When writing the MeggyJava PA6demo.java program make sure to only use Java language features that are in the full MeggyJava grammar. The command
java -jar MJ.jar --checkusage PA6demo.javawill show you which abstract syntax tree node types you are missing in your program. That can help you figure out what you left out. The reference compiler MJ.jar will throw a parse error if your program contains something that is not in the MeggyJava subset.
The MJ reference compilers generate a bunch of files (Program.java.*). Check them out if you would like, but they are not relevant to this assignment. Also feel free to ask questions on the PA1 forum on the Canvas discussion board (see course content in Canvas).
The MeggyJava PA6demo.java program is converted into assembly by the reference compiler. A LOT OF ASSEMBLY! To start learning about the assembly language, this second part of the assignment has you write the AVR assembly code for a small Meggy Java program, PA3whiledots.java, which is in the ~cs453/public/MJExamples/ subdirectory.
For this part of the assignment, you will need to read the Meggy Jr programming guide. The programming guide describes the run-time library interface we are using in this class called MeggyJr Simple. We make some modifications to that interface and you can see the library for this class in the MeggyJrSimple.h and MeggyJrSimple.cpp files provided on the build process page.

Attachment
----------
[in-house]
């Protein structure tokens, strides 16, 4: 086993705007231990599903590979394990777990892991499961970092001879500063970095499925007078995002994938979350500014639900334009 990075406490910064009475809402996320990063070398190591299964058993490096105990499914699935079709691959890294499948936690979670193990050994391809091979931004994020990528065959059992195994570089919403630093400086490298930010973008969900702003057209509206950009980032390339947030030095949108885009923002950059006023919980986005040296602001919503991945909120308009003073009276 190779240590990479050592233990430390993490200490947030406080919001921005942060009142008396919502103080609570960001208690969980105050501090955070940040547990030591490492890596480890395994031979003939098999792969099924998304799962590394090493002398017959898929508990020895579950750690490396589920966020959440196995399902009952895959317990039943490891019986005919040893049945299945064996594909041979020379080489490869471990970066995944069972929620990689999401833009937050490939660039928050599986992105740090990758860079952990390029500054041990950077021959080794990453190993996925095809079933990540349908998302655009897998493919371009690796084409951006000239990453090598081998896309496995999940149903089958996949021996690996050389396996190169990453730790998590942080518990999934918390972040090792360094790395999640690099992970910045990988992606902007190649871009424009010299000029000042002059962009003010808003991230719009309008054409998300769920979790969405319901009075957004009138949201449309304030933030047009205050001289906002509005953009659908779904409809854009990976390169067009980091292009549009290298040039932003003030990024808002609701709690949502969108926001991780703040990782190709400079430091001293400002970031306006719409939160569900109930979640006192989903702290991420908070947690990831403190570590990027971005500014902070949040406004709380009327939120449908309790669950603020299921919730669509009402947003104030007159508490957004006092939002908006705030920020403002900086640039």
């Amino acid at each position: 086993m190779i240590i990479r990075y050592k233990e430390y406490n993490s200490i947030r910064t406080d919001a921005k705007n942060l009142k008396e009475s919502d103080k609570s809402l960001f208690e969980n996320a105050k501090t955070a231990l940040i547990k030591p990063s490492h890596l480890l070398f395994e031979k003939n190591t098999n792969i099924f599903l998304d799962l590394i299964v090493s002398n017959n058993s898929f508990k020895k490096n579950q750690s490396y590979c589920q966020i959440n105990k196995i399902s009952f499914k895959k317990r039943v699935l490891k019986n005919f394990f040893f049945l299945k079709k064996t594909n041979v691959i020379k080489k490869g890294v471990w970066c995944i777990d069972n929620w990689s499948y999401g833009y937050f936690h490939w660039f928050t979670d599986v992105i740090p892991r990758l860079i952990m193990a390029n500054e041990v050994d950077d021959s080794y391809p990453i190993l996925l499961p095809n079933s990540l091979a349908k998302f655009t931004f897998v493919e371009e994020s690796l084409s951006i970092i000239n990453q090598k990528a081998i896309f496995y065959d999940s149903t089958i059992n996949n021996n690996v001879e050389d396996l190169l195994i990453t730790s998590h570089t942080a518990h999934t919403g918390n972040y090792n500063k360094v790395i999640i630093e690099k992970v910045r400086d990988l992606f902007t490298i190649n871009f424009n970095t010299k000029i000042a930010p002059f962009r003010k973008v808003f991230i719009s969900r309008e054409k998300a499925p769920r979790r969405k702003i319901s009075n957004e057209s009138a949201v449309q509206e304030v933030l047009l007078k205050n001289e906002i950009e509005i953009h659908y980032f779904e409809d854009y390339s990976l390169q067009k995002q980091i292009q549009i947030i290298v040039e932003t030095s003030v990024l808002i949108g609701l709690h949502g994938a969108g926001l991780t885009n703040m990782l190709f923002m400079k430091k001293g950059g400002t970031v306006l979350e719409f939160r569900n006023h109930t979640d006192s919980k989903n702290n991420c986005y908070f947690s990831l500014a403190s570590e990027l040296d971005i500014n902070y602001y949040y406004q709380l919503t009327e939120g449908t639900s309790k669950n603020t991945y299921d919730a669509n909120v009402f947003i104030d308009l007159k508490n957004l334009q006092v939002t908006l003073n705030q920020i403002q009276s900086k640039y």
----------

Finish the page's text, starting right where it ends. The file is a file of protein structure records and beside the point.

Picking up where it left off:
In addition, see the PA2bluedot.java, PA2bluedot.java.s, PA5movedot.java, and PA5movedot.java.s files in the ~cs453/public/MJExamples/ subdirectory. These four files show you some Meggy Java input files and what your compiler might generate as .s files. The .s files are well commented to help you understand what is going on. Keep in mind that the PA3whiledots.java.s file you submit CANNOT use push or pop. You will have to THINK about how AVR assembly works to figure out how to remove those.
The .s files can be simulated using Meggy Simulator MJSIM.jar provided for this class. Download MJSIM.jar and then run the GUI version by typing:
java -jar MJSIM.jarand then loading a .s file. You can step through the execution of a .s file line by line and see how the stack, heap, and register values change. If you want to run the simulator in batch mode to produce the output we compare with the Java-only library, then type the following:
java -jar MJSIM.jar -b -f PA3whiledots.java.s
The PA3whiledots.java.s file that you write will need to be interpreted by MJSIM.jar and produce the same output as just running the Java-only version for PA3whiledots.java. So that you do not just submit the AVR assembly code generated by the reference compiler, your PA3whiledots.java.s file CANNOT contain any push or pop commands. (Just wait, we repeat this one more time below).
tar cvf PA1.tar README PA3whiledots.java.s PA6demo.java demo.mov